As promised in this post on “First Key Steps for an Early Stage Startup”, we will be looking at each of the steps mentioned briefly in individual posts. You can find the one on “Building an MVP” here and Tools for Early Stage Startups, here. Today I will be sharing some basic concepts about branding and what they actually mean.
In the article, “First Key Steps for an Early Stage Startup”, I mentioned that a perfect branding goes beyond the physical appearance of the brand in terms of logo, content, etc. (though they are a part of it), that it is more about the mental work of knowing what your brand is about, who needs that message (not just the product), and where and how you can communicate the message to them. We’d look at the italicized text individually but before that, let’s actually define branding. According to Cambridge dictionary, branding is the activity of connecting a product with a particular name, symbol, etc. or with particular features or ideas, in order to make people recognize and want to buy it. It goes on to say, successful branding uses design to reinforce customers’ visual memories.
Beautiful visuals without a solid message behind it = Gibberish
Solid message thrown around carelessly = No attention
Let’s dive into the terms
While branding is the action of getting people to recognize and perceive a company a certain way, the brand is what is actually recognized; it is the perception of people about a company, the physical representation of a company’s offerings and values which is chiefly influenced by a person’s comparison of the brand promise offered versus their perception, experience, and interaction with an organization, product or service. After a company sets the identity of its brand, consumers are entitled to their perception about the products or services offered. The opinions of consumers often tend to signify what a company’s brand stands for presently, that is, “brand image”. The image of a brand is a set of beliefs held about a specific brand.
Brand positioning involves the careful manipulation of all marketing elements in order to claim the brand’s desired market position and clearly establish its unique impression in the customer’s mind. You can position a brand by emphasizing what sets it apart from other brands, or you can market to a specific, segmented audience.
“Successful positioning rejects conformity. At its best, positioning elevates a brand above the fray so that people can’t help but take notice. The human brain instinctively looks for things that are different and unexpected. So a brand that stands in stark contrast to its competition will attract people’s attention and have a distinct advantage in the marketplace.” — Lee Frederiksen, Ph. D.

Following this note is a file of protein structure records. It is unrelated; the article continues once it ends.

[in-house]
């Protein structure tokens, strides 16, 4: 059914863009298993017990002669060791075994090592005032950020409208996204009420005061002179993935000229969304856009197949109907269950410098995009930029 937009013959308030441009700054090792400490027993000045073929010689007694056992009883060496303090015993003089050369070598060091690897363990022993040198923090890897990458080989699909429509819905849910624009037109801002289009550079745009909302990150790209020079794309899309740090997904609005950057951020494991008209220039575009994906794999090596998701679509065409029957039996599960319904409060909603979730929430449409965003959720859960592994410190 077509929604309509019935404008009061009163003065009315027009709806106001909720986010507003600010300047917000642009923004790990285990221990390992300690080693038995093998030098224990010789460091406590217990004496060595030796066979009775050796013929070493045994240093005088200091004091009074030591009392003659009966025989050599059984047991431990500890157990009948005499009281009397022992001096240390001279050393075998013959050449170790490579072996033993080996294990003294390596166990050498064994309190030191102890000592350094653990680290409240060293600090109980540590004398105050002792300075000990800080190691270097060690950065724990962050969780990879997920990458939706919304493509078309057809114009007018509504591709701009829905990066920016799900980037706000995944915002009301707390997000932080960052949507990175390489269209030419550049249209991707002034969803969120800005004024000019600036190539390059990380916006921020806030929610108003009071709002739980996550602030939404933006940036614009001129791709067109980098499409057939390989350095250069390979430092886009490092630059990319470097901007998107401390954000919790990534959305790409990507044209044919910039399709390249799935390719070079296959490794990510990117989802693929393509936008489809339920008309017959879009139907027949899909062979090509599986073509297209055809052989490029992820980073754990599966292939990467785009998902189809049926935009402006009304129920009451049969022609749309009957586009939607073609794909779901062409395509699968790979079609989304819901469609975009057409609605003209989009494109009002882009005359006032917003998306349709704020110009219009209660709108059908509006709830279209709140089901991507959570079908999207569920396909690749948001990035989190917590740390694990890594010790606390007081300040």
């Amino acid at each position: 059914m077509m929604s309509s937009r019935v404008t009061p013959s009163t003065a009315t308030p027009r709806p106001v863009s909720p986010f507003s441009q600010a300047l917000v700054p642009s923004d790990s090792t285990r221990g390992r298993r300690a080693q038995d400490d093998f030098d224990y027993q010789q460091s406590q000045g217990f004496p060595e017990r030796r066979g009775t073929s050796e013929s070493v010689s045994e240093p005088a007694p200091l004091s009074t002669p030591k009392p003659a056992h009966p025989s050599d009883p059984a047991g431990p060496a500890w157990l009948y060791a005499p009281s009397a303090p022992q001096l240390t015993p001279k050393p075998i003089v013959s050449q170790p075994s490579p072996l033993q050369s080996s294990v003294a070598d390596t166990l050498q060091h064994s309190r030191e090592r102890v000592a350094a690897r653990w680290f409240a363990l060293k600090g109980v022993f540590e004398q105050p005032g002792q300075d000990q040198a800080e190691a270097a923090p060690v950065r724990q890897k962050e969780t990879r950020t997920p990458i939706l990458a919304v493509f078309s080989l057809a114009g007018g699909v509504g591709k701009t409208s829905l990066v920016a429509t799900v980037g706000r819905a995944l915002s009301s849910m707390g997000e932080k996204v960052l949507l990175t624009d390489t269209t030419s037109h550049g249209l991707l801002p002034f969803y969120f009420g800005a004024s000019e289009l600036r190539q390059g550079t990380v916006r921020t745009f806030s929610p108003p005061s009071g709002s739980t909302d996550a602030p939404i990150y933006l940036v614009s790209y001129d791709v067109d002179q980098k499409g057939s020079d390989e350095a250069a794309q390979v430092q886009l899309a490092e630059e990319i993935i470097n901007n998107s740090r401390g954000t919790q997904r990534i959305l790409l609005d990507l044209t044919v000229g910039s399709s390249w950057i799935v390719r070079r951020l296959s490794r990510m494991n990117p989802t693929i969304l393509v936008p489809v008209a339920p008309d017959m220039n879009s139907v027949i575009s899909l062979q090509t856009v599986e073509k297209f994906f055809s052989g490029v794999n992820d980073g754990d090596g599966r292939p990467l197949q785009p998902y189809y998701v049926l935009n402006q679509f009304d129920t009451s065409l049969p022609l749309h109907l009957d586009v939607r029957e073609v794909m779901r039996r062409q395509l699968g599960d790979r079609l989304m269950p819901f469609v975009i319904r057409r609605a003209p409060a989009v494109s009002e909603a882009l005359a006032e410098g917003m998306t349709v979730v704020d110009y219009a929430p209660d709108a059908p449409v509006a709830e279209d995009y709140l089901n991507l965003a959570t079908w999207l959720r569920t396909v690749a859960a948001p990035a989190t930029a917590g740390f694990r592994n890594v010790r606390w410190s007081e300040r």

Communication that is strategically written to target an audience segment and encourage them to purchase and engage with the brand. The message is what informs existing and potential customers on what makes the company/product/service different from others in the market, tells them how it is beneficial to them, and informs them of the brand values. A properly developed messaging system defines how the brand “speaks” with the customer while also capturing the nuance with which it does it.
Companies create customer personas (target audience profiles) in order to help them tailor the products and services they offer and decide on the best way to market them. Your target audience is simply a specific group of customers most likely to respond positively to your promotions, products, and services. Identifying your target audience is important because the channels, language, and information you decide to use might not be as effective with one demographic as it is with another. Essentially, a target audience analysis gives you direction for your marketing and ensures more consistency in your messaging, so you can build stronger relationships with customers.
If what you offer and the products you present match what your audience is looking for, you’ll be more likely to gain a customer. If your customer is just “everybody”, you’re making it very hard for yourself to resonate with anyone on a deeper level.
The outward expression of a brand as it is seen and heard in the market — specifically the distinguishing verbal and visual elements and messages that appeal to the customer. These include the brand name, logo, tagline, tone and typography. Brand identity is developed with a focus on who the company wishes to appeal to, it reinforces the brand’s position relative to the competition and articulates the intended brand message. The visual elements defines a brand in terms of what it looks like and includes among other things, logo, typography, packaging, etc. Verbal elements are the non-visual elements that define a brand identity in written communications and spoken language. Consistency in verbal identity can be recognized by phrases, tone of voice and the brand persona.
Branding is about creating, selecting and blending attributes to differentiate a product, service or business in an attractive, meaningful and compelling way. It works to illustrate the brand using consistent themes that align with brand promises to build the preference and loyalty of the consumer.
There you have it,
5 important branding terms to understand
Have any additions? Share them with me in the comment section
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